Brain surgeon, rock musician, adventurer Buckaroo Banzai is a modern renaissance man and has made scientific history. Shifting the Oscillation Overthruster into warp speed, he's the first man to travel to the eighth dimension - and come back sane. But when his sworn enemy, the demented Dr. Emilio Lizardo, devises a plot to steal the device and bring an evil army back to destroy Earth, Buckaroo goes cranium to cranium with the madman in a battle that could spell doom for the universe. With the help of his uniquely qualified team, the Hong Kong Cavaliers, Buckaroo is ready to save the world on a moment's notice.

  • 1 hr 43 minPGHDSD
  • Aug 10, 1984
  • Science Fiction

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Cast & Crew

  • Ellen BarkinActor

    Offbeat, unconventionally pretty, and utterly mesmerizing, Ellen Barkin was born in 1954 in the Bronx, New York, to Evelyn (Rozin), a hospital administrator, and Sol Barkin, a chemical salesman. Her parents were both from Russian Jewish families. Raised in the South Bronx and Queens, New York area, she wanted to be an actress as early as her teens and was eventually accepted into Manhattan's High School of the Performing Arts. Barkin then attended Hunter College and received her degree after double majoring in history and drama. At one point she wanted to teach ancient history, but instead turned her thoughts back to her first love: acting. Barkin then continued her education at New York's Actor's Studio. Fearful of the auditioning process, she studied acting for seven years before finally landing her first audition. While continuing her studies, she worked as a waitress at the avant-garde Ocean Club. Performing off-Broadway in such plays "Shout Across the River" (1979), "Extremities" (1983), "Fool for Love" (1984) and "Eden Court" (1985), she was applauded across the board for her first film lead in Diner (1982) opposite Mickey Rourke and Daniel Stern, and pursued sexy tough-cookie status thereafter with such quirky roles in The Big Easy (1986) starring Dennis Quaid and Siesta (1987) with Irish actor Gabriel Byrne, whom she married in 1987 and separated from in 1993 after producing a son and daughter. She and Byrne divorced in 1999. With trademark squinting eyes and slightly off-kilter facial features, Barkin continued the fascination of her seamy/steamy girl-from-the-wrong-side-of-the-tracks status most notably opposite Al Pacino in the thriller Sea of Love (1989). In addition, she was well cast as Robert De Niro's abused wife in This Boy's Life (1993), and portrayed "Calamity Jane" in Wild Bill (1995) with earnest. Other impressionable offbeat projects included roles in Fear and Loathing in Las Vegas (1998), Drop Dead Gorgeous (1999) and Mercy (2000). On TV, she was well-cast in the mini-movie Clinton and Nadine (1988) and won an Emmy award for her gripping performance in Before Women Had Wings (1997) opposite Oprah Winfrey as another abused wife who, in this case, turns her violent anger on her own daughters. In 2000, Barkin married billionaire Ronald O. Perelman, eleven years her senior and chairman of the Revlon company, and put her career relatively on hold, appearing sporadically in edgy films like She Hate Me (2004) and Palindromes (2004). Barkin and Perelman went through an acrimonious divorce in 2006. Just prior to her divorce in late 2005, Barkin ventured into independent film production with Applehead Pictures, a company she set up with her brother George Barkin, who is a scriptwriter and former editor-in-chief of National Lampoon and High Times, and former Independent Film Channel executive Caroline Kaplan. In her first major acting appearance since her divorce from Perelman, Barkin co-starred in Ocean's Thirteen (2007) with George Clooney, Matt Damon, Brad Pitt and former co-star Pacino. She followed up Ocean's with a supporting role in Antoine Fuqua's Brooklyn's Finest (2009), Happy Tears (2009) with Parker Posey and Demi Moore, and Twelve (2010). Recently, Barkin has produced features, including Letters to Juliet (2010) and Another Happy Day (2011) (she also starred in the latter project). On the small screen, she appeared in an episode of Modern Family (2009) and her new NBC show, The New Normal (2012), got a sneak peek during the Olympics. She lives with her two teenage children in Manhattan.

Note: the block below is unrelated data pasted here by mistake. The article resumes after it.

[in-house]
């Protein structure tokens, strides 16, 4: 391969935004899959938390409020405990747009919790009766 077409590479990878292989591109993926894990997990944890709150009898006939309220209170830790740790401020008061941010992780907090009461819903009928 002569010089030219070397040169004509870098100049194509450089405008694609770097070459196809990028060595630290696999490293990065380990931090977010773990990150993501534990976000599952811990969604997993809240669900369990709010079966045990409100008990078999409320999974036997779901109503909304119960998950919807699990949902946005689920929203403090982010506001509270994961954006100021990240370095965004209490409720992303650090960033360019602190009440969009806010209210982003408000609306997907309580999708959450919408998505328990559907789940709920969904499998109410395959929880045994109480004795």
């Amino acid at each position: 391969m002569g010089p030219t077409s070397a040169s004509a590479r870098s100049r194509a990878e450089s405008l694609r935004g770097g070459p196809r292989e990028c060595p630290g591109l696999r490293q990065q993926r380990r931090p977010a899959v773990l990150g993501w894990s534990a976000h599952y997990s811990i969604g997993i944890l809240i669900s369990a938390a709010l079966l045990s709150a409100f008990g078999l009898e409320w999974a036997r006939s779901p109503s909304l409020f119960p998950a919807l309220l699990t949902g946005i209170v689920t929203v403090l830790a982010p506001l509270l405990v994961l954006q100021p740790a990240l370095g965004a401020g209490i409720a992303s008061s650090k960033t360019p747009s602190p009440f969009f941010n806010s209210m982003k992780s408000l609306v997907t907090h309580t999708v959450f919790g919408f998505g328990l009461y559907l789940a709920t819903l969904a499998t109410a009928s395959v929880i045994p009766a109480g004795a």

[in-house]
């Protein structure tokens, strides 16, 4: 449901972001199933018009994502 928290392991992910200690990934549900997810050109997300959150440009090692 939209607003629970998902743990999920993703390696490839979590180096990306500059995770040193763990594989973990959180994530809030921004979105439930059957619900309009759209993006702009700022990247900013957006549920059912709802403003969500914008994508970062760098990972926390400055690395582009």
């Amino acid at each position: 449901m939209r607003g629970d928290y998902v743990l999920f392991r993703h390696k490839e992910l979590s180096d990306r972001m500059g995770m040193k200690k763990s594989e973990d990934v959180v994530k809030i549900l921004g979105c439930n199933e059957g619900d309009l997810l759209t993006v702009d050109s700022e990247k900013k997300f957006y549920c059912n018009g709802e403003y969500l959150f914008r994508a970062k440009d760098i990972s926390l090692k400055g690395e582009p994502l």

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  • John LithgowActor

    If "born to the theater" has meaning in determining a person's life path, then John Lithgow is a prime example of this truth. He was born in Rochester, New York, to Sarah Jane (Price), an actress, and Arthur Washington Lithgow III, who was both a theatrical producer and director. John's father was born in Puerto Plata, Dominican Republic, where the Anglo-American Lithgow family had lived for several generations. John moved frequently as a child, while his father founded and managed local and college theaters and Shakespeare festivals throughout the Midwest of the United States. Not until he was 16, and his father became head of the McCarter Theater in Princeton New Jersey, did the family settle down. But for John, the theater was still not a career. He won a scholarship to Harvard University, where he finally caught the acting bug (as well as found a wife). Harvard was followed by a Fulbright scholarship to study at the London Academy of Music and Dramatic Art. Returning from London, his rigorous dramatic training stood him in good stead, and a distinguished career on Broadway gave him one Tony Award for "The Changing Room", a second nomination in 1985 for "Requiem For a Heavyweight", and a third in 1988 for "M. Butterfly". But with critical acclaim came personal confusion, and in the mid 1970s, he and his wife divorced. He entered therapy, and in 1982, his life started in a new direction, the movies - he received an Academy Award nomination for his portrayal of Roberta Muldoon in The World According to Garp (1982). A second Oscar nomination followed for Terms of Endearment (1983), and he met a UCLA economics professor who became his second wife. As the decade of the 1990s came around, he found that he was spending too much time on location, and another career move brought him to television in the hugely successful series 3rd Rock from the Sun (1996). This production also played a role in bringing him back together with the son from his first marriage, Ian Lithgow, who has a regular role in the series as a dimwitted student.